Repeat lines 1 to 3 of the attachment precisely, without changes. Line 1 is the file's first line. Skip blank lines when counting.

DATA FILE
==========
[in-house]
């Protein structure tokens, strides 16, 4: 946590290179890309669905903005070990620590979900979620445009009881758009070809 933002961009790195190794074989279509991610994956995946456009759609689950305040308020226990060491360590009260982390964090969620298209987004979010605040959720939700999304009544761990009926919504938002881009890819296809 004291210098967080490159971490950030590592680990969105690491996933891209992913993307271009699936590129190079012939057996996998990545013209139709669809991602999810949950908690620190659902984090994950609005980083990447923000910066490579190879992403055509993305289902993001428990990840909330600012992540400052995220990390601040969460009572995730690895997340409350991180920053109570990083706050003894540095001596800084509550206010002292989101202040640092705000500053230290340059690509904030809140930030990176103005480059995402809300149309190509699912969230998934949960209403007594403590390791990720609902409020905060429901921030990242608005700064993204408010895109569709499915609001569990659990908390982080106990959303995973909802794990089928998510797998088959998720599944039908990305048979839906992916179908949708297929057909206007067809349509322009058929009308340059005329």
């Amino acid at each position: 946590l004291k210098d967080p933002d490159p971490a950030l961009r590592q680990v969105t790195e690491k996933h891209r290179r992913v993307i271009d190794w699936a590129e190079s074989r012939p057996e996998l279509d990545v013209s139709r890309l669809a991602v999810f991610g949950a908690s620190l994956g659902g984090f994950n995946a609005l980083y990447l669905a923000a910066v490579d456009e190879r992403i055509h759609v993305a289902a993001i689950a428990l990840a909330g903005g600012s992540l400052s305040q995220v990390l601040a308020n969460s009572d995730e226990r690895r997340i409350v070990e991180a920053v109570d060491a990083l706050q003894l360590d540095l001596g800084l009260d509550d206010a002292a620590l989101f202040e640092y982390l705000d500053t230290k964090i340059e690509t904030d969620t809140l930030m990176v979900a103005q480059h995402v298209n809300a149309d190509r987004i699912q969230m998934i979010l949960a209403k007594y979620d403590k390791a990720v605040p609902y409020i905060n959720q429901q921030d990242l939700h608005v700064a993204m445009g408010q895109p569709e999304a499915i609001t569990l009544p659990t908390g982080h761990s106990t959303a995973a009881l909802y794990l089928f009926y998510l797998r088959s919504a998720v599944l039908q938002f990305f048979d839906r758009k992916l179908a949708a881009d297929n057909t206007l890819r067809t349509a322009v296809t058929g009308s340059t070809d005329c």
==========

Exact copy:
[in-house]
């Protein structure tokens, strides 16, 4: 946590290179890309669905903005070990620590979900979620445009009881758009070809 933002961009790195190794074989279509991610994956995946456009759609689950305040308020226990060491360590009260982390964090969620298209987004979010605040959720939700999304009544761990009926919504938002881009890819296809 004291210098967080490159971490950030590592680990969105690491996933891209992913993307271009699936590129190079012939057996996998990545013209139709669809991602999810949950908690620190659902984090994950609005980083990447923000910066490579190879992403055509993305289902993001428990990840909330600012992540400052995220990390601040969460009572995730690895997340409350991180920053109570990083706050003894540095001596800084509550206010002292989101202040640092705000500053230290340059690509904030809140930030990176103005480059995402809300149309190509699912969230998934949960209403007594403590390791990720609902409020905060429901921030990242608005700064993204408010895109569709499915609001569990659990908390982080106990959303995973909802794990089928998510797998088959998720599944039908990305048979839906992916179908949708297929057909206007067809349509322009058929009308340059005329």
């Amino acid at each position: 946590l004291k210098d967080p933002d490159p971490a950030l961009r590592q680990v969105t790195e690491k996933h891209r290179r992913v993307i271009d190794w699936a590129e190079s074989r012939p057996e996998l279509d990545v013209s139709r890309l669809a991602v999810f991610g949950a908690s620190l994956g659902g984090f994950n995946a609005l980083y990447l669905a923000a910066v490579d456009e190879r992403i055509h759609v993305a289902a993001i689950a428990l990840a909330g903005g600012s992540l400052s305040q995220v990390l601040a308020n969460s009572d995730e226990r690895r997340i409350v070990e991180a920053v109570d060491a990083l706050q003894l360590d540095l001596g800084l009260d509550d206010a002292a620590l989101f202040e640092y982390l705000d500053t230290k964090i340059e690509t904030d969620t809140l930030m990176v979900a103005q480059h995402v298209n809300a149309d190509r987004i699912q969230m998934i979010l949960a209403k007594y979620d403590k390791a990720v605040p609902y409020i905060n959720q429901q921030d990242l939700h608005v700064a993204m445009g408010q895109p569709e999304a499915i609001t569990l009544p659990t908390g982080h761990s106990t959303a995973a009881l909802y794990l089928f009926y998510l797998r088959s919504a998720v599944l039908q938002f990305f048979d839906r758009k992916l179908a949708a881009d297929n057909t206007l890819r067809t349509a322009v296809t058929g009308s340059t070809d005329c």